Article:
[A2k] Intervention of the Holy See: WIPO Diplomatic Conference on a Treaty for the Blind

Thiru Balasubramaniam thiru at keionline.org
Tue Jun 18 10:54:50 PDT 2013


http://keionline.org/node/1752

<SNIP>

285 million people are visually impaired worldwide according to estimates
of the World Health Organization and approximately 90% of them live in
developing countries. Only 1% of the books in Developing and Least
Developed countries, however, are available in formats accessible to blind
people. In the Developed countries as well visually impaired individuals
have access to only 5 percent of published books. Such a situation has been
appropriately called a "book famine". In fact, many visually impaired
learners and university students in developing countries lack access to
textbooks.

The Universal Declaration of Human Rights recognizes the right of all
individuals to freely participate in the cultural life of the community and
to enjoy the arts (Art. 27). This Conference is mandated to deal with a
copyrights issue that has a clear human rights dimension: the need to
ensure that copyright is not a barrier to equal access to information,
culture, and education for people with print, reading and related
disabilities, “giving people a variety of opportunities to discover their
potential, understand their environment, discover their rights and take
total control of their destiny” [1] <http://keionline.org/node/1752#1b>.
This objective implies access to knowledge and skills needed to develop a
person’s capacity to shape her future.

Twenty or thirty years ago little could be done about the “book famine”.
Printing braille books was time-consuming and resource-intensive.
Technology has brought about important changes. Today visually impaired
people can read books on computers using text-to-speech technology
magnification, by means of so-called braille displays, or by listening to
normal audio books. Now every book on the planet can quite easily be made
accessible to blind users; instead of the 1% or 5% access of the past,
today’s technical capacity allows close to 100%. Our goal, then, is not
just a treaty, but rather a treaty that will resolve obstacles to access.

While new technologies make it possible to imagine a world where visually
impaired persons can access a broad variety of documents just as sighted
people can do, the out-of-date legal environment is a barrier. The
protection of intellectual property is an important value, which we must
respect. However, there is a social mortgage on all property, including
intellectual property. The very creative and innovative thrust, that the
intellectual property rights system offers, exists primarily to serve the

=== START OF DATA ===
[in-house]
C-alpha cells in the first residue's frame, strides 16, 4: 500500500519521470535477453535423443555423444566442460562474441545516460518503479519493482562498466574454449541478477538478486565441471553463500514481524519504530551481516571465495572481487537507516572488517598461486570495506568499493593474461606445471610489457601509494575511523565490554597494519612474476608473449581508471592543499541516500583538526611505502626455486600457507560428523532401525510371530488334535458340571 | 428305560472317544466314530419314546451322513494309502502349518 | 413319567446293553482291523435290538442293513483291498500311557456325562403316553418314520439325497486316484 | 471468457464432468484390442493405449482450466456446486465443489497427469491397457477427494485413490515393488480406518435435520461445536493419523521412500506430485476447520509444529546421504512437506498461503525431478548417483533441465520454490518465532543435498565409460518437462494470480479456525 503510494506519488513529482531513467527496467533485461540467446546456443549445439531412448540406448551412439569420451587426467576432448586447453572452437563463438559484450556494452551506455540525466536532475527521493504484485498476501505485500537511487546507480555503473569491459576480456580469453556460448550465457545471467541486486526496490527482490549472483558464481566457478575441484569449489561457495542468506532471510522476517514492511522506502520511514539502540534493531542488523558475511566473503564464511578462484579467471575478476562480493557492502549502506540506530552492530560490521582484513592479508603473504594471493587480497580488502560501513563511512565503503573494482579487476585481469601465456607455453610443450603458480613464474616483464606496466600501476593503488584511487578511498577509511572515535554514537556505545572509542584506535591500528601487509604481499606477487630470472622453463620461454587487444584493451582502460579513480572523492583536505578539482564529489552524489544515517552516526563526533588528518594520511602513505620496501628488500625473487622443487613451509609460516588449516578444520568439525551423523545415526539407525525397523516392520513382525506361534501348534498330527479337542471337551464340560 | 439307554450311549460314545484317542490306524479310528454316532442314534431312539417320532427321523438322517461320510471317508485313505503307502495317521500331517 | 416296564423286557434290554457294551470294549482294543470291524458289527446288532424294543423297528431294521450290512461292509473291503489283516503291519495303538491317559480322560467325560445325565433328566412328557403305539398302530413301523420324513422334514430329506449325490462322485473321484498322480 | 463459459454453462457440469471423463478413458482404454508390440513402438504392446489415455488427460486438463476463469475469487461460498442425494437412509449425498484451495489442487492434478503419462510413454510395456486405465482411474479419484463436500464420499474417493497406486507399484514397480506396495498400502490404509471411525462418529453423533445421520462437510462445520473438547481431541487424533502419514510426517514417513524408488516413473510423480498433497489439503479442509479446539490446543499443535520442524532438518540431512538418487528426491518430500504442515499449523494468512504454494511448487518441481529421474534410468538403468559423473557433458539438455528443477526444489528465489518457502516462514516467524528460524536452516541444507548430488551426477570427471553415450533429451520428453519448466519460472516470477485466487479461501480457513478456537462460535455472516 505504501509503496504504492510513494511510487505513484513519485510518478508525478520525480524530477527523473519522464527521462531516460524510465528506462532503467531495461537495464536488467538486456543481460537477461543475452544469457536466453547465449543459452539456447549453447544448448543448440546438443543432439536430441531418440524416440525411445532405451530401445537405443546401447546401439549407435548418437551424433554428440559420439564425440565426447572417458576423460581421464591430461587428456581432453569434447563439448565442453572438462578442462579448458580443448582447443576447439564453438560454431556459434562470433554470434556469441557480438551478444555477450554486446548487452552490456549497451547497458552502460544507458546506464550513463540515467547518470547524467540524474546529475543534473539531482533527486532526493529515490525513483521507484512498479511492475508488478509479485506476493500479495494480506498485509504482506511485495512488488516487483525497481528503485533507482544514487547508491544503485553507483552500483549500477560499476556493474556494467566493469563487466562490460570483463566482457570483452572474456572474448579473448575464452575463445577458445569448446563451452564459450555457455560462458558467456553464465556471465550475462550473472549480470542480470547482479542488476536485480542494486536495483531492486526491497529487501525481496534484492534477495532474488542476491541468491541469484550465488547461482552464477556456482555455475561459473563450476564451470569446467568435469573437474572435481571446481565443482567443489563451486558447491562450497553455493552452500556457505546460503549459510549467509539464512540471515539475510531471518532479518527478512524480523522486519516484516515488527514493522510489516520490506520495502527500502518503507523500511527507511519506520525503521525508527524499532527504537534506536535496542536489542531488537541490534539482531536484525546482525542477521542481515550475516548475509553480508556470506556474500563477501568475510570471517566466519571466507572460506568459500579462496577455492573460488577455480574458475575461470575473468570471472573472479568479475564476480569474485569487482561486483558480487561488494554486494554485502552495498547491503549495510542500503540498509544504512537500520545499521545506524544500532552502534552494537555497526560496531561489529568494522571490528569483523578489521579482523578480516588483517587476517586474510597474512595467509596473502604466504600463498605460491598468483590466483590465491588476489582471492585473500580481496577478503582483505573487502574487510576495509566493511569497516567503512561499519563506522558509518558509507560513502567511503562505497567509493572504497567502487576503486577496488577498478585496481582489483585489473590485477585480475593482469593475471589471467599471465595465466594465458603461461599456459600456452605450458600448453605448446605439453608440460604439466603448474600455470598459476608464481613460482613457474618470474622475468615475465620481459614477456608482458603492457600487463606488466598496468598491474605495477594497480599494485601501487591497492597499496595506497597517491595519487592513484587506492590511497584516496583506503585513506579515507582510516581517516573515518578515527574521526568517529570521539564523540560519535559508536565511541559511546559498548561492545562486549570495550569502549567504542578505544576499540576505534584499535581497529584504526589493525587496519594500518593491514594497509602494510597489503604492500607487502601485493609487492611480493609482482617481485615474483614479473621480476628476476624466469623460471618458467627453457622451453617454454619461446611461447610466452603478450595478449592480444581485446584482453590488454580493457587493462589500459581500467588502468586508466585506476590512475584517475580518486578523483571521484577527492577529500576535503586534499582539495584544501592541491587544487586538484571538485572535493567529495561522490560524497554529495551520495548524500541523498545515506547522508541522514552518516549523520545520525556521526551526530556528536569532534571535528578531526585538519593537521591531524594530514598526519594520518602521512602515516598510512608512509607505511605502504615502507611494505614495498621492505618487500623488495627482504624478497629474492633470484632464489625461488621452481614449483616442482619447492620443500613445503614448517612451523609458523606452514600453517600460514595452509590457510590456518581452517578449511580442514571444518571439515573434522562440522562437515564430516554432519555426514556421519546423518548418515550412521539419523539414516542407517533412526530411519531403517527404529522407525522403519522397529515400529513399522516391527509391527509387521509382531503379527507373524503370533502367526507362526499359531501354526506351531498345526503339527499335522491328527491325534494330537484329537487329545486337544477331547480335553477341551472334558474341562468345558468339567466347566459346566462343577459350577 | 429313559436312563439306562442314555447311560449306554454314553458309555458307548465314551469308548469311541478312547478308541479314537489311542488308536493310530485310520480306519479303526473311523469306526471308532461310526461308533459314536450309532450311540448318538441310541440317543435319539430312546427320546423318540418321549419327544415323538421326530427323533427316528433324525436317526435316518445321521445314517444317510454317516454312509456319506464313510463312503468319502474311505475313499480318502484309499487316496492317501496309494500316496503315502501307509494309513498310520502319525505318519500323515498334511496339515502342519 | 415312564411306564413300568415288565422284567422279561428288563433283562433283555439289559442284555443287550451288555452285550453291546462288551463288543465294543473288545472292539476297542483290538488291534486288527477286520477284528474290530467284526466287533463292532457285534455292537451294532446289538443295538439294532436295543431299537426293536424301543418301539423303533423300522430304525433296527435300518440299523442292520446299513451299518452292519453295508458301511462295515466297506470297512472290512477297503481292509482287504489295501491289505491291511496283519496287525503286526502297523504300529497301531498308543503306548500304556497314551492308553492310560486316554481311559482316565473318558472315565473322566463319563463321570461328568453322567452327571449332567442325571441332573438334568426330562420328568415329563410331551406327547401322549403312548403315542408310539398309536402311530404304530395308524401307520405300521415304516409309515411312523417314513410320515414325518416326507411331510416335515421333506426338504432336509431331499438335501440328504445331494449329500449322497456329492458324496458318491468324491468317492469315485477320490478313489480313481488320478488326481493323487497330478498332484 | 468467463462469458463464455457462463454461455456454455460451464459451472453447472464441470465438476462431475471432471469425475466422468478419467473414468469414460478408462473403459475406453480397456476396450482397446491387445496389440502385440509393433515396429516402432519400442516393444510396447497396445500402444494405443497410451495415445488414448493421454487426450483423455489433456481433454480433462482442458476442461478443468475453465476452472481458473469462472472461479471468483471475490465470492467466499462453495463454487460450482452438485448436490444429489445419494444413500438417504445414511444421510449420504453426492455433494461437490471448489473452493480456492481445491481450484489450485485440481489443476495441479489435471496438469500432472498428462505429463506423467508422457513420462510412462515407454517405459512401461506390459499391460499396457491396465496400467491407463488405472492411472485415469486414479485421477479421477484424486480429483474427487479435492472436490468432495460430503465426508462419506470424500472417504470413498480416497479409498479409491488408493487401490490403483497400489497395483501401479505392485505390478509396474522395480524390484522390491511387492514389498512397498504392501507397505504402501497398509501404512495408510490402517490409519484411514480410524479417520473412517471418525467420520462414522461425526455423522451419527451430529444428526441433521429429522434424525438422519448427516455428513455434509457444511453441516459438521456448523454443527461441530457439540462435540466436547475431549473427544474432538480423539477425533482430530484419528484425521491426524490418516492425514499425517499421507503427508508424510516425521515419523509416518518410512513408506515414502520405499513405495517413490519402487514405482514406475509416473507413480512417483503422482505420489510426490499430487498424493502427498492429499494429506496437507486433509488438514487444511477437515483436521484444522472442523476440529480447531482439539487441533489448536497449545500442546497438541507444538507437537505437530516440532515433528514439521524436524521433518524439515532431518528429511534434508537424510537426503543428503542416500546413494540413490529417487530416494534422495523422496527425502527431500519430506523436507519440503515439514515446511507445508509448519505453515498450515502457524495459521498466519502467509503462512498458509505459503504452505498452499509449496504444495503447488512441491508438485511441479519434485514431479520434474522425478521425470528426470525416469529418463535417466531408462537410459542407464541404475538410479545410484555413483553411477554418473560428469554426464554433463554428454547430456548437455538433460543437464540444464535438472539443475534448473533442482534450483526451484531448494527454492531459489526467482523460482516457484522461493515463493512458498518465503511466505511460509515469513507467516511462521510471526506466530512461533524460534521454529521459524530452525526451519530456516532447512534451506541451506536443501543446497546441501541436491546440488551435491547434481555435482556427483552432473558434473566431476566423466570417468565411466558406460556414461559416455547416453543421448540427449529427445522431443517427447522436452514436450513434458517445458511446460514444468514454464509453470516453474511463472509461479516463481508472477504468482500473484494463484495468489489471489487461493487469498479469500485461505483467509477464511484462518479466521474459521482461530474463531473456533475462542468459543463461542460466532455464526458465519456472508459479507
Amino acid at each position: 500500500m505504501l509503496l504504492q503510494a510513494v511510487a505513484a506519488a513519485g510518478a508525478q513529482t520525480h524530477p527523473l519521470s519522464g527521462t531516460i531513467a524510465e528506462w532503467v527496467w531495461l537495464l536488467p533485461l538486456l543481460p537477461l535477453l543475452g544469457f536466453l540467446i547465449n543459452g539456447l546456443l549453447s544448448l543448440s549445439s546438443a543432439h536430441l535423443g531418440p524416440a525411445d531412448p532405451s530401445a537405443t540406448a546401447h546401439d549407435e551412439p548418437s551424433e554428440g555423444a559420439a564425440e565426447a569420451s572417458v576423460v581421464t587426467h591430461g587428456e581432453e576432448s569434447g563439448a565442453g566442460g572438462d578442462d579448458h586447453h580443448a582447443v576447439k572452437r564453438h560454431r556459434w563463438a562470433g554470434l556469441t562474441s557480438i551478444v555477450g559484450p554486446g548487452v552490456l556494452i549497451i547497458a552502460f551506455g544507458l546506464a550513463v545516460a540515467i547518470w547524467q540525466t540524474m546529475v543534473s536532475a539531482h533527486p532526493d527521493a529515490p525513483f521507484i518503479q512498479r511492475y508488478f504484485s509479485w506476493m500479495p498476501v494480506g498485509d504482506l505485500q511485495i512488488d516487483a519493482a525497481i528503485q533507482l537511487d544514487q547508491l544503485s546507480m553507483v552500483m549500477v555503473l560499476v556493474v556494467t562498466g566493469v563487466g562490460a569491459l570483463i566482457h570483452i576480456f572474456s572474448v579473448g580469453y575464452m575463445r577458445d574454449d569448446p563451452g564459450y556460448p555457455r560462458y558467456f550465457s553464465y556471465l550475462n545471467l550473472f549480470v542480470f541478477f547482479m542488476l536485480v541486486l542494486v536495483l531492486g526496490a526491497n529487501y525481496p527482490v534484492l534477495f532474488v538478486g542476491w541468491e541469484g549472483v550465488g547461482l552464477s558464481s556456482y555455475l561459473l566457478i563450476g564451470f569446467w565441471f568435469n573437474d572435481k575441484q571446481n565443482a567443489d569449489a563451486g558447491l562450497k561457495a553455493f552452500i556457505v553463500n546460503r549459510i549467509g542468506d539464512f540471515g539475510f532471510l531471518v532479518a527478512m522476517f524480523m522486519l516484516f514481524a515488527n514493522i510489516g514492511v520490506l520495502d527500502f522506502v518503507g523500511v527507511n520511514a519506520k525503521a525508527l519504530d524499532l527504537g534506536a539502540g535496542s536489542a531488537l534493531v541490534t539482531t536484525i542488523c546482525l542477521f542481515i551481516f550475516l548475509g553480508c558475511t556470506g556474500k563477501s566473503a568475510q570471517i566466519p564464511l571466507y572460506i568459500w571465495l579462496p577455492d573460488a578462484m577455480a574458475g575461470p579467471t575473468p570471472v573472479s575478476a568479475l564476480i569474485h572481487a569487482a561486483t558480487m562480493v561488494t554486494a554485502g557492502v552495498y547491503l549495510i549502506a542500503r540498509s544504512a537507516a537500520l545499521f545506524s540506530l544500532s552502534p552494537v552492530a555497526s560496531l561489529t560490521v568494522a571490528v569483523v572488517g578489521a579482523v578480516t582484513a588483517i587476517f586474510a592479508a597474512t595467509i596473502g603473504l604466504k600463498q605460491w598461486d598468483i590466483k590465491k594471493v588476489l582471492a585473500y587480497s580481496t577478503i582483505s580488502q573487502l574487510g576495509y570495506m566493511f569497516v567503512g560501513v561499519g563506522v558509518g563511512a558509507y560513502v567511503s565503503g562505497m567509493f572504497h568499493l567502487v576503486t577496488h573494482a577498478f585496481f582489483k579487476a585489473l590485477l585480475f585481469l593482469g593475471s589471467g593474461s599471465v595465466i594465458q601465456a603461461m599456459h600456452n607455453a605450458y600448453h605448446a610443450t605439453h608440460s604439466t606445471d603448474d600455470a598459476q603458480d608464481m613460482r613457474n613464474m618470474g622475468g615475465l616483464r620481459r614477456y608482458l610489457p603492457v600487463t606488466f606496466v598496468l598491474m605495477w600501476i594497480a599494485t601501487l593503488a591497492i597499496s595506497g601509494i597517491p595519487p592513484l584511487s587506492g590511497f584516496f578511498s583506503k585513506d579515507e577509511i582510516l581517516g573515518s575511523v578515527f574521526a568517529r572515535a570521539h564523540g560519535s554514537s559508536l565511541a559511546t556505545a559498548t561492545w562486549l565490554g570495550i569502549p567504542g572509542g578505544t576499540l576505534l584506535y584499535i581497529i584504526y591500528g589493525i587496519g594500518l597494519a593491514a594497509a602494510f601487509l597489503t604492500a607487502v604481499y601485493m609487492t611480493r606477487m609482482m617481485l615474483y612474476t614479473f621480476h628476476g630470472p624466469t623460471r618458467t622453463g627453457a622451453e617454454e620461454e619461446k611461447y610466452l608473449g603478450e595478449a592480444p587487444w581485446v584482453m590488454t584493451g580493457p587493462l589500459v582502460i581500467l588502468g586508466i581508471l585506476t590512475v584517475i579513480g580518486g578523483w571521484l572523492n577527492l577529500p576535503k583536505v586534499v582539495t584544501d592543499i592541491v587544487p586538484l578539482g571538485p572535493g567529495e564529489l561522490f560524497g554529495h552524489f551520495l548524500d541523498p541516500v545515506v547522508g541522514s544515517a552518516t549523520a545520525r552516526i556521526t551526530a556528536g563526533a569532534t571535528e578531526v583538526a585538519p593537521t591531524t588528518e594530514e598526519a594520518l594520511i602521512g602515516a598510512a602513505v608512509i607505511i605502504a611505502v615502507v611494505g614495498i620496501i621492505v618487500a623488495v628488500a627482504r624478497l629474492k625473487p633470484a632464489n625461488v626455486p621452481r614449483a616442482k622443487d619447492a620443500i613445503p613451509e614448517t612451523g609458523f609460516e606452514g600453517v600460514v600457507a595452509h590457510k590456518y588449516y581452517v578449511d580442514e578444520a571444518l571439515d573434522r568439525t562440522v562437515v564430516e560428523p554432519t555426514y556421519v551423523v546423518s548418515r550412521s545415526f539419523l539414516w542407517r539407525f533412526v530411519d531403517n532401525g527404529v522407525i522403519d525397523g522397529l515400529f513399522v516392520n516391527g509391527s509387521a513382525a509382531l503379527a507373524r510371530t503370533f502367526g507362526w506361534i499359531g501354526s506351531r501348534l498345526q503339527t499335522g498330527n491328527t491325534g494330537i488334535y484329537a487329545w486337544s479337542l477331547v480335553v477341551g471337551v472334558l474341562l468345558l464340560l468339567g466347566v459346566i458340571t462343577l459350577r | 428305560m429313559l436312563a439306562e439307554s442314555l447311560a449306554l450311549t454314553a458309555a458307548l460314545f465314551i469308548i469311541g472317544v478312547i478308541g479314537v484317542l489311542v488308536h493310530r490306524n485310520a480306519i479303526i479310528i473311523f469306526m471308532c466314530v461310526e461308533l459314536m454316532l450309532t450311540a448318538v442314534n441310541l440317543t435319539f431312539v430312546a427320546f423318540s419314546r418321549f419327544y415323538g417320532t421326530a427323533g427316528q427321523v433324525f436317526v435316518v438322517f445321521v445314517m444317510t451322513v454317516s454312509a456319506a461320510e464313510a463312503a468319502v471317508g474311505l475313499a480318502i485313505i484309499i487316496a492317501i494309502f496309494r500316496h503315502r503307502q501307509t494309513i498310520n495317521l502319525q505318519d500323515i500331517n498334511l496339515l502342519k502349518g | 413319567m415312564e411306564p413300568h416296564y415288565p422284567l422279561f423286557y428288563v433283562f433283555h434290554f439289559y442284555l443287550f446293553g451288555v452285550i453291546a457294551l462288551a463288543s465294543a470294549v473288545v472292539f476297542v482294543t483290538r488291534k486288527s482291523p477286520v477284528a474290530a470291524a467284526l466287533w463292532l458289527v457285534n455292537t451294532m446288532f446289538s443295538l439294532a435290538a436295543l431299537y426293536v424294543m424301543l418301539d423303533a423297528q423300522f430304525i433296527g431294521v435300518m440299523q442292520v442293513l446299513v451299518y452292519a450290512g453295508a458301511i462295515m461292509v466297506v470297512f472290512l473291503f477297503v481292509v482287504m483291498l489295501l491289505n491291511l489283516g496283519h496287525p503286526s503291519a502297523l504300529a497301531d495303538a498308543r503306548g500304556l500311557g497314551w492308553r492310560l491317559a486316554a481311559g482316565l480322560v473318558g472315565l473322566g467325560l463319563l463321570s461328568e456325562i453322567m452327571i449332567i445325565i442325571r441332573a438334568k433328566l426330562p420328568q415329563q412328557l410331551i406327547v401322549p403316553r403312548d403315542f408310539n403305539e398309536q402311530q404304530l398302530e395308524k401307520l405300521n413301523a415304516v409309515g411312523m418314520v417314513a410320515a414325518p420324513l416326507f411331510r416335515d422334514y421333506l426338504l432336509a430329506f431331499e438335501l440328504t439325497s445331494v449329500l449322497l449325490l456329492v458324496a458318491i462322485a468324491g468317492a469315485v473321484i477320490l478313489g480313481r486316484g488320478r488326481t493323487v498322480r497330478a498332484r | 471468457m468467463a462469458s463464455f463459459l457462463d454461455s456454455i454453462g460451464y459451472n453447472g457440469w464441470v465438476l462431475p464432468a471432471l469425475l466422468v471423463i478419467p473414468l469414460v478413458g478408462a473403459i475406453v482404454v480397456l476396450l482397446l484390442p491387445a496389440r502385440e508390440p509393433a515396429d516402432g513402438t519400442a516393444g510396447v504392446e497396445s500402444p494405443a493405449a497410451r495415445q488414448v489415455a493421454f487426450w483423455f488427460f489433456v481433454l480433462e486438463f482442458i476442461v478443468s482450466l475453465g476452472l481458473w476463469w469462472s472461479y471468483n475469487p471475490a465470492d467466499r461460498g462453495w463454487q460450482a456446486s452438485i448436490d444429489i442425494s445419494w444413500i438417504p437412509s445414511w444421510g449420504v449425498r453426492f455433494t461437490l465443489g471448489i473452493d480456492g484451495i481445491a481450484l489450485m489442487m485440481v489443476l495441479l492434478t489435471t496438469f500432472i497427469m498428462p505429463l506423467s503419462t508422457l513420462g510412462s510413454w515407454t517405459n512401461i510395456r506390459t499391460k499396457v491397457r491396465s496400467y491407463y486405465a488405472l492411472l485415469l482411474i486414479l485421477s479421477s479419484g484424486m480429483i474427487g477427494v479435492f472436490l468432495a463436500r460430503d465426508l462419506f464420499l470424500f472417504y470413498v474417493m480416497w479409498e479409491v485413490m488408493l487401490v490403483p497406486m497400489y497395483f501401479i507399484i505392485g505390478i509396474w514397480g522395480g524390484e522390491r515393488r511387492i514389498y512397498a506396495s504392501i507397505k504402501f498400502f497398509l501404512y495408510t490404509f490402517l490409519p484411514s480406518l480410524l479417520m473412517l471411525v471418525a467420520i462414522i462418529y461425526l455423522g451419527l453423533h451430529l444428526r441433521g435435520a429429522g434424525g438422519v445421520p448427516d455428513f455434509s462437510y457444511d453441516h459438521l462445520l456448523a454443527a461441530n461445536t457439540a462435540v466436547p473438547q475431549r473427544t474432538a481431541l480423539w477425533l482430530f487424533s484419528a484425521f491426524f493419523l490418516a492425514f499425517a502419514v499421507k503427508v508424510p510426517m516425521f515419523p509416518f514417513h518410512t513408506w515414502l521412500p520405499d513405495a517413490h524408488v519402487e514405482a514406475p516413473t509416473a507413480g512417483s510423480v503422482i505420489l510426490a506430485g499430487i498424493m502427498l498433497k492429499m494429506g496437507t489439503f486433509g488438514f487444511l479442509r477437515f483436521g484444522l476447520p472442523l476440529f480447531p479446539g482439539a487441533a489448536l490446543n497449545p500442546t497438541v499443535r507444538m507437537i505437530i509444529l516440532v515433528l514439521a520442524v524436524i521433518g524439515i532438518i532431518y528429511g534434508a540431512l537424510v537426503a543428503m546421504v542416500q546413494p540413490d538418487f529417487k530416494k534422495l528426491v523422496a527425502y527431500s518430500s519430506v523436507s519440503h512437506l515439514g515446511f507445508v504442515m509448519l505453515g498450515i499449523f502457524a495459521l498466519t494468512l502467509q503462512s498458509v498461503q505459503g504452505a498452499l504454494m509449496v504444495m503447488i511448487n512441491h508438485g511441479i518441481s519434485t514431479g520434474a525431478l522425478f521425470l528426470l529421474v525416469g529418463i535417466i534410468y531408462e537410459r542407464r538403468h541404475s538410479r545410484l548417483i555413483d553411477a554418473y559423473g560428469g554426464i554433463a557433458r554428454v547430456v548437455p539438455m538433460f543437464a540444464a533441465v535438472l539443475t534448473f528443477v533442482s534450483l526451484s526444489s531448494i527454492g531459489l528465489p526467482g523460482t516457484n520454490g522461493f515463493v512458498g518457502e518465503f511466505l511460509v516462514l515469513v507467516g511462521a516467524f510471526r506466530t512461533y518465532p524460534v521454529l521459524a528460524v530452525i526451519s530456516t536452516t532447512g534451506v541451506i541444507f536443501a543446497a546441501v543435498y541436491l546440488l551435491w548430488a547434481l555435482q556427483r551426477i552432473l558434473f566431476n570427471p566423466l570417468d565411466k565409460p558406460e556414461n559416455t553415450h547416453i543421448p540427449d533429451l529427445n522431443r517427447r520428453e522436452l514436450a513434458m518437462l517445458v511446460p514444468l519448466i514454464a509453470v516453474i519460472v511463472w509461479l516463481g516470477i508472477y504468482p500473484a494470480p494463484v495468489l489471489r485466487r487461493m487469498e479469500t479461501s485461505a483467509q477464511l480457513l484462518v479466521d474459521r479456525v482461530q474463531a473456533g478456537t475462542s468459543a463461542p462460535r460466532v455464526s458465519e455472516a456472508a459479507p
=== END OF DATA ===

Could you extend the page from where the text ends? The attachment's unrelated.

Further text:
common good of the human community.

At the national level, some countries have limitations and exceptions in
copyright laws to enable accessibility for persons with reading
disabilities without the permission of copyright owners. These provisions,
however, vary considerably from country to country. They are often quite
restrictive or focused only on older technologies such as raised paper
braille. As a consequence, the total number of accessible resources is very
low, particularly in smaller market countries. This Marrakech Diplomatic
Conference represents an historical opportunity for the international
community to give a concrete answer to most practical issues at the global
level.

The exercise, therefore, of the exceptions and limitations permitted under
the treaty must not be impeded or negated by other disciplines such as
technological protection measures and contract law. We also caution against
the introduction of new obligations that override sovereign discretion by
WIPO member States a propos of how national governments create other
exceptions and limitations in order to address public interest needs.

Accordingly, it is critical that the discussions focus on existing
approaches already recognized under the Berne Convention as consistent with
the three-step test, specifically fair use and fair dealing, whether in
place of or in addition to specific limitations and exceptions in national
law.


<SNIP>

As stated by Jean Paul II, in his Encyclical Letter Laborem Exercens, “It
would be radically unworthy of man, and a denial of our common humanity, to
admit to the life of the community, and thus admit to work, only those who
are fully functional. To do so would be to practise a serious form of
discrimination, that of the strong and healthy against the weak and sick”
[2] <http://keionline.org/node/1752#2b> . Since all persons are called to
contribute to society, it is fundamental to create an international
instrument that could give even to impaired people a variety of
opportunities to discover their potential, understand their environment,
discover their rights and put to the best use their talents and resources
both for personal fulfilment and for their contribution to society.

This common good must be served in its fullness, not according to a
reductionist vision subordinated only to the advantage of some people;
rather, it is to be based on a logic that leads to the acceptance of a
comprehensive responsibility. “The common good corresponds to the highest
of human inclinations [3] <http://keionline.org/node/1752#3b>, but it is a
good that is very difficult to attain because it requires the constant
ability and effort to seek the good of others as though it were one's own
good. The distribution of created goods, which, as every discerning person
knows, is laboring today under the gravest evils due to the huge disparity
between the few exceedingly rich and the unnumbered property-less, must be
effectively called back to and brought into conformity with the norms of
the common good, that is, social justice”
[4]<http://keionline.org/node/1752#4b>.
.



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